Wednesday | September 28, 2016
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Flu vaccine availability lean but not critical

Some West Hawaii pharmacies are out of flu shots, but more doses are on the way, and the state isn’t in any kind of “functional” vaccine shortage, state epidemiologist Dr. Sarah Park said Wednesday.

“There is stock out there with the vaccination companies,” Park said, adding clinics and pharmacies are able to order more doses of the shot. “As fast as they’re restocking, they’re gone.”

Flu levels in Hawaii are slightly higher than the five-year average, but nowhere near the infection rate on the mainland, she added. According to the Department of Health’s flu surveillance report, 3.8 percent of visits to Hawaii doctors during the last week of 2012 were due to influenza-like illness, compared with 5.6 percent of doctor visits on the mainland during the same time period.

“We’re not seeing a mass number of outbreaks across the state,” Park said.

Interest in the vaccine has been high, especially in the last few weeks as the number of flu cases on the mainland rises and national media reports focus on the situation. Several East Coast cities declared states of emergency this week because of the high number of flu cases, Park said.

Krissi Hirata, a pharmacist at Longs Drugs in Kailua-Kona, said people do keep coming to the store seeking the shot. Her pharmacy ran out about a week ago.

“We are about to order vaccines,” she said. “There’s just not much stock. We’re not getting our orders.”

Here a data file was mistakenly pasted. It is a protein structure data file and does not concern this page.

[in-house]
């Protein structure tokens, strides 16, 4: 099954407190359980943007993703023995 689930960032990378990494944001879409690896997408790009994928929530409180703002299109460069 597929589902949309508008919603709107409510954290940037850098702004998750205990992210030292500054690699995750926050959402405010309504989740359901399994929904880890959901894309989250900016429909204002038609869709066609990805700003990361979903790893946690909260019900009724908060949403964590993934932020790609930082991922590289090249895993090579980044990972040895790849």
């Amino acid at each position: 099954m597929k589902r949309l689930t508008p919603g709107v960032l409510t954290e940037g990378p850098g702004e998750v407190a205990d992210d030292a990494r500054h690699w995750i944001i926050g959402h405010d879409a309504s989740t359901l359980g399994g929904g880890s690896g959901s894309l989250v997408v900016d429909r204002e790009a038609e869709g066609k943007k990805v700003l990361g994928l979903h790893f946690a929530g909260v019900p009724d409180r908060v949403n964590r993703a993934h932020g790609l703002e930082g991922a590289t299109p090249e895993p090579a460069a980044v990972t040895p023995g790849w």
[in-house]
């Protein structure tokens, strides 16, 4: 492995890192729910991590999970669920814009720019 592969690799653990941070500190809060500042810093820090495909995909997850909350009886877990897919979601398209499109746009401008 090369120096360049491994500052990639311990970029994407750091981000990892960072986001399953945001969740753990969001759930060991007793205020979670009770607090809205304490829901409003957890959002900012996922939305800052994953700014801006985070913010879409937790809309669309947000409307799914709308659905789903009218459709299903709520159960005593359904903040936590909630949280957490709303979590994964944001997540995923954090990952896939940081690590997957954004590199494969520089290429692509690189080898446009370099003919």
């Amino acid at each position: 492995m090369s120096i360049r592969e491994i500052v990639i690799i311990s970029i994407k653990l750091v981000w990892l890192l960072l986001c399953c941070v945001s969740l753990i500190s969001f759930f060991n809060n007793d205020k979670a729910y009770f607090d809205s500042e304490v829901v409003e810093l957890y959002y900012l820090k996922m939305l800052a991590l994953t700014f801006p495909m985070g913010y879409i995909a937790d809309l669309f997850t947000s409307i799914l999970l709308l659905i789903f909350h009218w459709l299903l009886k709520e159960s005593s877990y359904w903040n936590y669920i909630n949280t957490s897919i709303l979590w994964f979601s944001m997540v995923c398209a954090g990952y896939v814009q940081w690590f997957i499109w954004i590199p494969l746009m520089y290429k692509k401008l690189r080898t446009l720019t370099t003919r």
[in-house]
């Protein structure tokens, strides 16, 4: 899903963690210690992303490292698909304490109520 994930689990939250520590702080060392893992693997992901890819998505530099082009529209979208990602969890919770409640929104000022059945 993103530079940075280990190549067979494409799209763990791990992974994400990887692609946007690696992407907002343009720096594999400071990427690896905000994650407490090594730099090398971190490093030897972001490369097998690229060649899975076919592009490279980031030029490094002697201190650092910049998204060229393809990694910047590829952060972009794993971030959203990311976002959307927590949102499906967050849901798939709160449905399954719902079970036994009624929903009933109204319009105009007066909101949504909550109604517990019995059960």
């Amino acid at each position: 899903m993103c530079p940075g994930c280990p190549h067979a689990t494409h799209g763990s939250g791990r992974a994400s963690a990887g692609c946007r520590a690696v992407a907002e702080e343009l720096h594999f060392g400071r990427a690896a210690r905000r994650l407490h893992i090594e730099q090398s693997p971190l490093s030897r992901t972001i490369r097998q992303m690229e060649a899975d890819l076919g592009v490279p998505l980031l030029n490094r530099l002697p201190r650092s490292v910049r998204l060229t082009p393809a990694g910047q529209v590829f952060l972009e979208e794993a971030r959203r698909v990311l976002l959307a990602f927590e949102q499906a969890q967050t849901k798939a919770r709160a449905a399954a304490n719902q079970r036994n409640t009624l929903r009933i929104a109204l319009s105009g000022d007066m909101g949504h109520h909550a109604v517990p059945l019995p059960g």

Mina Pharmacy Store Manager Gary Miltimore said demand has been especially high, although the store still had about 60 doses of the shot left Wednesday morning. Kaiser Permanente clinics in Kailua-Kona, South Kona and Waimea still had doses left, said Dr. Daryl Kurozawa, associate medical director for the neighbor islands and Big Island physician in charge.

But the insurance and health care provider’s hospital, on Oahu, had run out of stock, Dr. Philip Bruno, an infectious disease doctor, said. He expected the hospital would have more in stock by Friday. He said Kaiser last week began encouraging its members to get the shot, and the company went through 5,000 doses in a week.

“There’s absolutely value in getting it at this point,” Bruno said.

Hawaii typically sees two flu season peaks, one in the spring, another in late summer or early fall, Bruno said. He attributed that to Hawaii being a crossroads, and the influx of visitors from south of the equator during their flu season, which is summer in the Northern Hemisphere. Hawaii residents also then catch the flu from Northern Hemisphere visitors in the winter.

Pharmacies and clinics running low on shots now isn’t a big surprise, Bruno said.

“If they’ve been giving a lot of flu shots, their supply is going to be low,” he said, adding the seasonal flu shot is generally available starting in late August or early September. Kaiser kicks off its campaign to encourage its members to get their flu shots in October, he said.

Park added the push for vaccines this month, as reported by pharmacists and doctors, is “just a really abnormal increase in demand.”

She offered advice for people looking for the shot now, and a reminder for next flu season.

“Don’t wait til the last minute,” she said. “Be a little more persistent about looking for it. It’s out there.”